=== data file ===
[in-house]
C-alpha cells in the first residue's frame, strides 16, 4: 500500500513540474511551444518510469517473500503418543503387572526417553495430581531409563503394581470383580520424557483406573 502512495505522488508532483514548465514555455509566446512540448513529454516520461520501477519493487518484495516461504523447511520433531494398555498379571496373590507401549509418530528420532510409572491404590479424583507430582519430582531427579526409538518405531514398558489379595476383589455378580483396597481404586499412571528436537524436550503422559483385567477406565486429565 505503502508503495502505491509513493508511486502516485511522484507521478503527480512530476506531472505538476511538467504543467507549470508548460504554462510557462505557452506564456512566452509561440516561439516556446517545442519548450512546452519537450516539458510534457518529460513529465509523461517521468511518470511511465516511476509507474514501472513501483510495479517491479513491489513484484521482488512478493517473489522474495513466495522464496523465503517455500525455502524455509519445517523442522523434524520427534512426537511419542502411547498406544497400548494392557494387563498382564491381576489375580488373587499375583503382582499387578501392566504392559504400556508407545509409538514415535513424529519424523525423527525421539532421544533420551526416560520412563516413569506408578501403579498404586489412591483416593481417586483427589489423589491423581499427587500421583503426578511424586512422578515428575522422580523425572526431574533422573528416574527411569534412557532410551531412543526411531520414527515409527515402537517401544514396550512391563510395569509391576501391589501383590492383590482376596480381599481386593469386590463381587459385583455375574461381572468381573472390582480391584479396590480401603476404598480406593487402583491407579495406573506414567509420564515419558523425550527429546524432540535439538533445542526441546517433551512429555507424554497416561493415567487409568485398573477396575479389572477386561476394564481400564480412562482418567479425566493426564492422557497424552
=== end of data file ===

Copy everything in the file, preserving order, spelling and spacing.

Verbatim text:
[in-house]
C-alpha cells in the first residue's frame, strides 16, 4: 500500500513540474511551444518510469517473500503418543503387572526417553495430581531409563503394581470383580520424557483406573 502512495505522488508532483514548465514555455509566446512540448513529454516520461520501477519493487518484495516461504523447511520433531494398555498379571496373590507401549509418530528420532510409572491404590479424583507430582519430582531427579526409538518405531514398558489379595476383589455378580483396597481404586499412571528436537524436550503422559483385567477406565486429565 505503502508503495502505491509513493508511486502516485511522484507521478503527480512530476506531472505538476511538467504543467507549470508548460504554462510557462505557452506564456512566452509561440516561439516556446517545442519548450512546452519537450516539458510534457518529460513529465509523461517521468511518470511511465516511476509507474514501472513501483510495479517491479513491489513484484521482488512478493517473489522474495513466495522464496523465503517455500525455502524455509519445517523442522523434524520427534512426537511419542502411547498406544497400548494392557494387563498382564491381576489375580488373587499375583503382582499387578501392566504392559504400556508407545509409538514415535513424529519424523525423527525421539532421544533420551526416560520412563516413569506408578501403579498404586489412591483416593481417586483427589489423589491423581499427587500421583503426578511424586512422578515428575522422580523425572526431574533422573528416574527411569534412557532410551531412543526411531520414527515409527515402537517401544514396550512391563510395569509391576501391589501383590492383590482376596480381599481386593469386590463381587459385583455375574461381572468381573472390582480391584479396590480401603476404598480406593487402583491407579495406573506414567509420564515419558523425550527429546524432540535439538533445542526441546517433551512429555507424554497416561493415567487409568485398573477396575479389572477386561476394564481400564480412562482418567479425566493426564492422557497424552